The Frontlines of the Pro-Life Movement

The Frontlines of the Pro-Life Movement

As we acknowledge yet another anniversary of the Supreme Court’s Roe v. Wade decision and contemplate the current state of the pro-life movement, I am inclined — as a historian should be — to look to the past for some guidance. As I see the abortion controversy and the accompanying pro-life movement enter its fifth decade, I am drawn to the slavery controversy which likewise lasted many decades.

The movement to abolish slavery was spearheaded by evangelicals. They were not the only members of this movement, but they were clearly in the vanguard. The movement consisted primarily of para-church associations and organizations that took direct action in helping the slaves. Though local churches usually did not play a direct role in this movement, they did educate and inspire their members to participate directly in the para-church groups.†

In the Heart of the Battle

When it comes to the pro-life movement of today, as with the abolitionist movement in the 19th century, Christians primarily work outside the church. They lead and contribute to various anti-abortion groups, which do everything from lobbying Congress to organizing prayers in front of abortion clinics. But the para-church organizations that — more than any other — are in the heart of the battle and have their boots on the ground are crisis pregnancy centers.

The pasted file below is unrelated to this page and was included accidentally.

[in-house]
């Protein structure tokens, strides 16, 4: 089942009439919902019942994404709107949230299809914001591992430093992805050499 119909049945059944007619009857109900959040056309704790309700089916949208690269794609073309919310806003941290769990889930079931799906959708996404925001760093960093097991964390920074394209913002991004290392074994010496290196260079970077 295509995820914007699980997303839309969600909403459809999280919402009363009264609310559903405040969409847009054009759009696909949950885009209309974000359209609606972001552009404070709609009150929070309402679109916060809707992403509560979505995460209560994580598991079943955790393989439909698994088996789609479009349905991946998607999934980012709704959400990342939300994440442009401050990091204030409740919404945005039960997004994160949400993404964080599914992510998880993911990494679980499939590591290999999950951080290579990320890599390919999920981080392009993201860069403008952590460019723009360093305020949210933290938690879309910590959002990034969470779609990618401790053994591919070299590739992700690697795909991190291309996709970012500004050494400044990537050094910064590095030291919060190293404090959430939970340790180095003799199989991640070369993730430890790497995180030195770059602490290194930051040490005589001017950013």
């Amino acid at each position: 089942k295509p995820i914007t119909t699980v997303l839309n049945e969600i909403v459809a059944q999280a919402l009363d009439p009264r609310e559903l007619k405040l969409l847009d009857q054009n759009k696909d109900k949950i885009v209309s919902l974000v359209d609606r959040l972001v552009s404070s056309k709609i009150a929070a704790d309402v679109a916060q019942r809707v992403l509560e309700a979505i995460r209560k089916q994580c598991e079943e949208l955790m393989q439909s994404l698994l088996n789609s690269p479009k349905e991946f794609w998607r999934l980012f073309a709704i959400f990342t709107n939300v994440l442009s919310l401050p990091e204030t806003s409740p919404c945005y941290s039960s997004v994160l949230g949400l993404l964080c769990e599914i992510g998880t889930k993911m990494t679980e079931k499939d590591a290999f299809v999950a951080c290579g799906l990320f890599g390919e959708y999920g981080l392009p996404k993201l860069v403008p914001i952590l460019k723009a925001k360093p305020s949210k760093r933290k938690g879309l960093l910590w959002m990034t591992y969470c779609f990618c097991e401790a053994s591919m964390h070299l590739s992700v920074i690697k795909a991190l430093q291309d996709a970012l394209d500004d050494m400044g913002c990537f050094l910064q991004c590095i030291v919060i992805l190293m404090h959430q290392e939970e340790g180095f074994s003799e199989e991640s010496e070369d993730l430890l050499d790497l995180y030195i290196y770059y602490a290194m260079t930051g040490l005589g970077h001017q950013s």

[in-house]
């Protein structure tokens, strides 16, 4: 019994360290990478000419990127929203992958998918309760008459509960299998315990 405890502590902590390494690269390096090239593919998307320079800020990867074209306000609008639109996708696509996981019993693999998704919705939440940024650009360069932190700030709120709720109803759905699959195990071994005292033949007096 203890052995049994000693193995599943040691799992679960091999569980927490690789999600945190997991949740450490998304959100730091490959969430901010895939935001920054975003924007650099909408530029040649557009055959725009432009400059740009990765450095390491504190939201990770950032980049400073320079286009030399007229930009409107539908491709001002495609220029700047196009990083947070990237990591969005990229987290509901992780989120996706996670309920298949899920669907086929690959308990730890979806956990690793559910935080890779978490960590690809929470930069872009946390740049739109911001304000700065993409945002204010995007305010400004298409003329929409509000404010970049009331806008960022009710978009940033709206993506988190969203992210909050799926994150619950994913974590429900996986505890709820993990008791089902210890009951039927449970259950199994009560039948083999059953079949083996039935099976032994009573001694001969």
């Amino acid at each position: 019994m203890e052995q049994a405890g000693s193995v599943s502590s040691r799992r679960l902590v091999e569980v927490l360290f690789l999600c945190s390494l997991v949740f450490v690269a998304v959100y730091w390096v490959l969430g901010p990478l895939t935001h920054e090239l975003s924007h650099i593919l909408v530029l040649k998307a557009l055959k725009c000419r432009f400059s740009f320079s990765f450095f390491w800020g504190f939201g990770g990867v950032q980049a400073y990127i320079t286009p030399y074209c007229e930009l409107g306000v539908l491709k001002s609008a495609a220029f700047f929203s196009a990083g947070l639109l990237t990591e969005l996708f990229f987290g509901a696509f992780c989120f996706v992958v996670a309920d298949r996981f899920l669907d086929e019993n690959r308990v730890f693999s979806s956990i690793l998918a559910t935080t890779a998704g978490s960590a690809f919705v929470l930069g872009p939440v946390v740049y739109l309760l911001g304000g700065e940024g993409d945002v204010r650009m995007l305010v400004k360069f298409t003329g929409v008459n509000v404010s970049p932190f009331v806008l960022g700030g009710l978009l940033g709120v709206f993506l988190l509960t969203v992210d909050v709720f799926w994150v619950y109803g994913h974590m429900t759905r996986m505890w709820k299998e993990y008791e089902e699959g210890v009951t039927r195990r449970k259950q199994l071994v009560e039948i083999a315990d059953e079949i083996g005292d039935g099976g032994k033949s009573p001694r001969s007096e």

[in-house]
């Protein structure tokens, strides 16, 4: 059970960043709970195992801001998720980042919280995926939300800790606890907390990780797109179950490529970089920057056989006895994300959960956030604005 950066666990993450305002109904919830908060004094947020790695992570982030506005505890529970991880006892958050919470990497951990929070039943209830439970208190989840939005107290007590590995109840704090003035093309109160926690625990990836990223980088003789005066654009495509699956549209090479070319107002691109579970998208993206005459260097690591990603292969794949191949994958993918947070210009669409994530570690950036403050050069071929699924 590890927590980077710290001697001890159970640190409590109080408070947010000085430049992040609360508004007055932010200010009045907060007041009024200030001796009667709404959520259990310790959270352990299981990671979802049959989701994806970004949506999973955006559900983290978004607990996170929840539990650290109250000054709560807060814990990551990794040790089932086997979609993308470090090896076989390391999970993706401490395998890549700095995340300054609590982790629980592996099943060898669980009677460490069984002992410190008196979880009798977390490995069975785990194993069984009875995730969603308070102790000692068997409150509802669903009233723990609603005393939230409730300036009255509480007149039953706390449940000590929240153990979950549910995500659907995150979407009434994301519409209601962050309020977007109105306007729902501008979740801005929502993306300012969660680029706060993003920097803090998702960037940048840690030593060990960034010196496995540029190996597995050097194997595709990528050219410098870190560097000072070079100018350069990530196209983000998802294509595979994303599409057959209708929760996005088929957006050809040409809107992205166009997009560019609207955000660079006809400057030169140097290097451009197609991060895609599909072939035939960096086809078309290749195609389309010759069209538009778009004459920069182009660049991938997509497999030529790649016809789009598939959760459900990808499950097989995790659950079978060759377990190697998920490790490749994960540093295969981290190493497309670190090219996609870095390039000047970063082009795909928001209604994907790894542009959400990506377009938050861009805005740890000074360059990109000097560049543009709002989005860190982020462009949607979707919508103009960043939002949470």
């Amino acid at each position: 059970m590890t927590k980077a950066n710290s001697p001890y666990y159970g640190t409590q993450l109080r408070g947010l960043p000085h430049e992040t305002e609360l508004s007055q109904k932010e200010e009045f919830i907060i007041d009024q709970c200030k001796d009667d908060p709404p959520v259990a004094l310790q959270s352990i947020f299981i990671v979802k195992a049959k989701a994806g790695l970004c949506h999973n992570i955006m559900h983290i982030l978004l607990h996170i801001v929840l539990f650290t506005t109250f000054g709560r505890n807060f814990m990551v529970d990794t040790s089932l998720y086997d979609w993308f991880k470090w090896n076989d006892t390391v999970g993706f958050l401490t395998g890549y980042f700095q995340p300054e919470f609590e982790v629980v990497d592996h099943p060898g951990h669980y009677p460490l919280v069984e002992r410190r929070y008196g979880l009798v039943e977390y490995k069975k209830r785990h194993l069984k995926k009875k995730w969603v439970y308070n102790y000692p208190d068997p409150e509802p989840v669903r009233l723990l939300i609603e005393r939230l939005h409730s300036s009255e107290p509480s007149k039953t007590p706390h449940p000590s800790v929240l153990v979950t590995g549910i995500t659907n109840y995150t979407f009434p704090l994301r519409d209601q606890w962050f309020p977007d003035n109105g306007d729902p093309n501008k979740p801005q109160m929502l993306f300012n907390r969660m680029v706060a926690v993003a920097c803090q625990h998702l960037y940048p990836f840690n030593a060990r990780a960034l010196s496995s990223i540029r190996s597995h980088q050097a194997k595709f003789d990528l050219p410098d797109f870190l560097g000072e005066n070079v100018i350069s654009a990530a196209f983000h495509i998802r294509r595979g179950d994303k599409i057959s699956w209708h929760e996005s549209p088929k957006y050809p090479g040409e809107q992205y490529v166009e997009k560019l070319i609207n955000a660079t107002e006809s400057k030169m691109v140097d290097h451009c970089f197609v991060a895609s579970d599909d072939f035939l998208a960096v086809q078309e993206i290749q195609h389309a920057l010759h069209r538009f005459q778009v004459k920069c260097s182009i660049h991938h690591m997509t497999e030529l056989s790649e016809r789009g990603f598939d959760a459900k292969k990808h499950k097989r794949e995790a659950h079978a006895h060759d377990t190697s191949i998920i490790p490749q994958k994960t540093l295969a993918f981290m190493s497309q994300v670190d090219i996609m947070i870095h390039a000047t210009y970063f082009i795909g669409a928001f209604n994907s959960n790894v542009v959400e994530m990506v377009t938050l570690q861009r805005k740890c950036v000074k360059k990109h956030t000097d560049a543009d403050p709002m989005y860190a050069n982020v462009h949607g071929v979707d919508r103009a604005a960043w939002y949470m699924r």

These centers, like the abolitionist organizations of old, are oftentimes led by evangelical Christians, staffed by evangelical Christians, and receive much of their financial support from evangelical Christians (and in some cases, from local churches). While it is clear that one of the foremost goals of these centers is to save the life of the innocent — unborn human beings — they also seek to provide for the needs of the mother, baby, father, and family before, during, and after the pregnancy. Oftentimes, the greatest need of these individuals — their need for a personal, saving relationship with Jesus Christ — is also addressed by the Christians working in these centers.

I mention all of this to draw a line of similarity: Supporters of slavery in 19th century America violently denounced the American Anti-Slavery Society and the other organizations dedicated to abolitionism — and the same is true in the pro-life movement. Those who are committed to legalized abortion likewise criticize and attack pro-life organizations, including crisis pregnancy centers.

What Choice?

In the latest issue of Reviews in American History, I was intrigued to see this reality prove itself once again. The last article in this issue was a reflective piece on the Roe v. Wade decision by a historian at the University of California at Santa Barbara. She initially sought to establish herself as someone who could be objective about the abortion issue. But apparently not wishing to unduly alarm her fellow pro-choice historians, she listed out her pro-abortion credentials. As a part of this effort, she proclaimed, without elaboration, “I despise crisis pregnancy centers.”